Is IDW’s DuckTales Comic Worthy Of The Name?

by Hannah Means Shannon

By Peter S. Svensson

Donald Duck comics are serious business.

Not so much in the United States, where Disney comics have struggled to remain in publication for the past few decades, but most of Europe has comic adventures of Donald, Uncle Scrooge and the nephews held in high esteem. Indeed, while Disney comics stopped being regularly created in the US, new comics were (and to continue to be) made specifically for Italian and Scandinavian markets.

So, when IDW announced that they would be publishing new DuckTales comics to tie-in with the rebooted DuckTales cartoon on DisneyXD, (which is amazing), I was worried. While IDW has a great track record with tie-in comics, I care about Scrooge and company far more than I do the Transformers. I worried. Would this be a case where the comic would be just adaptations of the cartoon, hamstrung by corporate edicts to not innovate?

Never have I been so happy to have been proven wrong.

The #0 and #1 issues of DuckTales, written by Joe Caramagna with art by Italian Disney comic veterans Andrea Greppi, Gianfranco Florio and Luca Usai astounded me with how much they resembled the classic Duck comics of Scrooge creator Carl Barks, with the modern spin of the new cartoon added to the mix.

Each issue contains two stories, with the same basic premise. Donald, that lovable loser who gets stuck with all the bad luck, finds a new job, dragging the nephews Huey, Dewey and Louie along. Trouble ensues. These are technically prequels to the show, being set chronologically before the first episode of the new DuckTales series where the nephews meet Scrooge for the first time. It uses the show’s conceit that each nephew has a distinct personality.

In just 10 pages per story, Caramagna is able to get those little touches that show that these triplets aren’t interchangeable. Huey is earnest and uses his skills as a Junior Woodchuck to solve problems. (He is also the one most like how they are traditionally portrayed.) Dewey is anxious to find adventure, while Dewey is laidback and a bit self-centered.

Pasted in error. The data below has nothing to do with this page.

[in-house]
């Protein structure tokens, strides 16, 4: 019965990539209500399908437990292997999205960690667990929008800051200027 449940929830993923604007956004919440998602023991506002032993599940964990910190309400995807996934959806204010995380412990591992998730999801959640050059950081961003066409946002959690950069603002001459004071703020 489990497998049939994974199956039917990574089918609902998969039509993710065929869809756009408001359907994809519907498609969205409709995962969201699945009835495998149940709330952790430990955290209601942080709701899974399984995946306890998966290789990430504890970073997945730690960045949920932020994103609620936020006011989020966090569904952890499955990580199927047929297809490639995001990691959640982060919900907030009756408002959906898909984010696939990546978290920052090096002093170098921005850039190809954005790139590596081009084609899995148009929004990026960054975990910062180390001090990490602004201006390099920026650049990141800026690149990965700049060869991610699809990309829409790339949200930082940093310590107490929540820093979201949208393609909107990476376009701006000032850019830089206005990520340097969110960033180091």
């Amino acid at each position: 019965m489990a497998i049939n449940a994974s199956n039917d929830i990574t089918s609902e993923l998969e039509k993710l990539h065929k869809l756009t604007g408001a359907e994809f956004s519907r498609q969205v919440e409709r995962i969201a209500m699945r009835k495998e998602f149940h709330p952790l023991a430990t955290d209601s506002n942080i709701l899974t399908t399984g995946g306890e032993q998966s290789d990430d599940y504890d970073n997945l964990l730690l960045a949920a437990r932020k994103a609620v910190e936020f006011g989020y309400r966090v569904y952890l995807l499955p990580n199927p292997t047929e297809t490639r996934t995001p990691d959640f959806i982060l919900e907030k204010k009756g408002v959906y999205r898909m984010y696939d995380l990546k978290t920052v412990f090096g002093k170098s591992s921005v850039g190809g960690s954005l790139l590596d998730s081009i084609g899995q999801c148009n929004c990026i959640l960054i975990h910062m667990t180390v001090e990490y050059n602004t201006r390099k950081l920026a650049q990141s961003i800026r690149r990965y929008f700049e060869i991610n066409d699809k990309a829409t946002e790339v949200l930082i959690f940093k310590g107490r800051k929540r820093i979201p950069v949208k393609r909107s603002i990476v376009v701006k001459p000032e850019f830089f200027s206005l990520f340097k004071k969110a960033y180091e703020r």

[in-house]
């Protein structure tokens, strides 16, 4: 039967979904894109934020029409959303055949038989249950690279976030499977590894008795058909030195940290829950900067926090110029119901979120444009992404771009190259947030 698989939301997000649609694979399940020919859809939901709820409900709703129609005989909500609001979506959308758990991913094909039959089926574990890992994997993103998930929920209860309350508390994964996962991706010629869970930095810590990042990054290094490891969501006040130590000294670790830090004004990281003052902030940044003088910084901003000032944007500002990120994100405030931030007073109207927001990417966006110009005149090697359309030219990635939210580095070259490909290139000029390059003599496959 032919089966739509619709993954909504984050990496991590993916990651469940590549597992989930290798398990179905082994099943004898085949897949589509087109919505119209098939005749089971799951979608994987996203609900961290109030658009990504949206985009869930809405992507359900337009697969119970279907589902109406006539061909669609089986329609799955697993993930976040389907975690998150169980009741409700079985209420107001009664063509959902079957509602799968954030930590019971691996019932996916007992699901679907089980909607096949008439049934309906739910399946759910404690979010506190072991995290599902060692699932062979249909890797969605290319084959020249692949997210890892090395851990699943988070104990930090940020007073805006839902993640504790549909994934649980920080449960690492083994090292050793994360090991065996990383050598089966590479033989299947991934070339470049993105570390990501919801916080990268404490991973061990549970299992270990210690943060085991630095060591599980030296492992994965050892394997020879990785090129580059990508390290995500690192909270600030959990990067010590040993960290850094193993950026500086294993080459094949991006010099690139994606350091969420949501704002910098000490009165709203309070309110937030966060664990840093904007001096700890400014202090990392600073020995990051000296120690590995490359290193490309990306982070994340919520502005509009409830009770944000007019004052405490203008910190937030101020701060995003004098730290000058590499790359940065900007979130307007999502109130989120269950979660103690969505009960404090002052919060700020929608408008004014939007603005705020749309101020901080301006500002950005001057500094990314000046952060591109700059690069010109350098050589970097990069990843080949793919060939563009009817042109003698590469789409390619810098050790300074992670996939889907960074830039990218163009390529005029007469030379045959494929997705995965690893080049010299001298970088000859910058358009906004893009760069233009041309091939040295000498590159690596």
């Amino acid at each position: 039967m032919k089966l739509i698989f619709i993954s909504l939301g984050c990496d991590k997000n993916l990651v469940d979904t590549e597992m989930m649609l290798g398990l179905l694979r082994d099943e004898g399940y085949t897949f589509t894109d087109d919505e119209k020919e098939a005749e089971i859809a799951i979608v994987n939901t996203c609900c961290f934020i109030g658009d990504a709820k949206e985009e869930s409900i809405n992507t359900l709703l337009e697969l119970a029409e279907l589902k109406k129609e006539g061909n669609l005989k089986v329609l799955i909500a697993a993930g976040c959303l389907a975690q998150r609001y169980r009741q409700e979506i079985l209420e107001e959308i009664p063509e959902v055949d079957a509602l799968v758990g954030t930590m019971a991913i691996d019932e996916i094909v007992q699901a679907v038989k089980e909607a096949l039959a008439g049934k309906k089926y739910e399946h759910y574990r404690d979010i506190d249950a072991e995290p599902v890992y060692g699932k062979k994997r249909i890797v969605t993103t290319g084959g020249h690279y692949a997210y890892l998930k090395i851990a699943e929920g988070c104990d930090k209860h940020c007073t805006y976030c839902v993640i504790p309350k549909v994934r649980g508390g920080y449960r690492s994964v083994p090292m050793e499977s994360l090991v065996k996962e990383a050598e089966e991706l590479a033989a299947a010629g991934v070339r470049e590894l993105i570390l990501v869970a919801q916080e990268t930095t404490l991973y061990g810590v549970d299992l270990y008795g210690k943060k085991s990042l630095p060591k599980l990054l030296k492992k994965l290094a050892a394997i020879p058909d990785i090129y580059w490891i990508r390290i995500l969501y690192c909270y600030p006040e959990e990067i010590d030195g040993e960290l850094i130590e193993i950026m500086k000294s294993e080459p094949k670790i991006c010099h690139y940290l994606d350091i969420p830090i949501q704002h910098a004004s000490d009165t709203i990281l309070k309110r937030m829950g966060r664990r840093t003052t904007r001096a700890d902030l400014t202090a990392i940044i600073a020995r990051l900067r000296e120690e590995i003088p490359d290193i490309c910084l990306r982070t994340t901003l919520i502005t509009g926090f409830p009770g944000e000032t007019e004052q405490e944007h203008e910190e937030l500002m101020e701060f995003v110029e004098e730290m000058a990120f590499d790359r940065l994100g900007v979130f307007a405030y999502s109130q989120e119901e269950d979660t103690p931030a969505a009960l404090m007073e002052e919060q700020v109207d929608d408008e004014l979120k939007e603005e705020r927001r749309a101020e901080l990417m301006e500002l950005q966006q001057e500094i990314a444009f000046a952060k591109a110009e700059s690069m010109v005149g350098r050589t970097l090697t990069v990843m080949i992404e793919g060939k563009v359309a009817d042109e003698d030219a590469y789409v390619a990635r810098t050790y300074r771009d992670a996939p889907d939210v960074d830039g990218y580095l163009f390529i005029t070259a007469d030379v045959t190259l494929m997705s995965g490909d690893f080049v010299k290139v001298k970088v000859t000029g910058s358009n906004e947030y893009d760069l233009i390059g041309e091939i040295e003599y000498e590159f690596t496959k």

Future issues will be set during the show itself, adding Scrooge, Webby, Mrs. Beakley, Launchpad and other characters to the mix. It is likely that we’ll get some long form adventure comics in the future as well. From what Caramagna has said in interviews, it seems as if the comic will be foreshadowing events that you will see paid off in the show, which is a nice change of pace from most tie-in comics, which only get to react to the series they are based on.

But the issue isn’t whether this comic is a worthy adaptation and tie-in to the cartoon. Which it most definitely is. The question is does it work on its own? Can fans of Donald and Scrooge read this comic and feel that it stands up against the greats? Is this a good comic in and of itself?

The answer is, “Yes”.

These two issues made me feel like I was reading a classic Duck comic. I feel this run has the potential to match Don Rosa’s seminal work with these characters. As someone who treasures his copies (yes, plural) of The Life And Times of Scrooge McDuck, that is saying something. Being able to tell a fulfilling story in 22 pages is one thing, (and as modern superhero comic fans know, is rare to see happen) but doing the same thing in 10?

That takes more skill than most fans would imagine. Now, Caramagna has been writing all-ages comics and books for Marvel for years at this point, primarily adapting the various Marvel cartoons into comic format. He’s an underrated talent, known primarily as a letter. It is my hope that this run on DuckTales changes that.

It’s not just getting the little bits of characterization in here and there, or the witty jokes that are modern without being drenched in slang that will get dated in a few years. It’s the premises that live up to the gloriously bizarre world these characters inhabit, with lighthouses in the middle of the desert and haunted hotels, while keeping the stakes believable. It’s the ability to make a short comic that leaves you feeling fulfilled when it finishes.

Sure, Scrooge creator Carl Barks is best remembered for his long form globe-trotting adventures, but the real mastery comes from seeing how he made those short stories set at home with the nephews getting into trouble amazing. This IDW DuckTales series amazes.

Oh, it’s not perfect. There’s still some awkward bits here and there, such as in “The Great Experiment of the Washing Machine!” where it’s left unclear just why Donald and the nephews are at a science lab, but these are growing pains. With the animated series it’s tying into confirmed for a second season, I believe we’ll see this series run long enough for Caramagna to find his pace and make some fantastic duck comics that will one day be in a nice hardcover format on your shelves.


Peter S. Svensson is a teacher, a former comic-shop retailer, a trivia master, a live action role-playing aficionado, an editor and occasionally a journalist. He’s also a big ol’ kid at heart.

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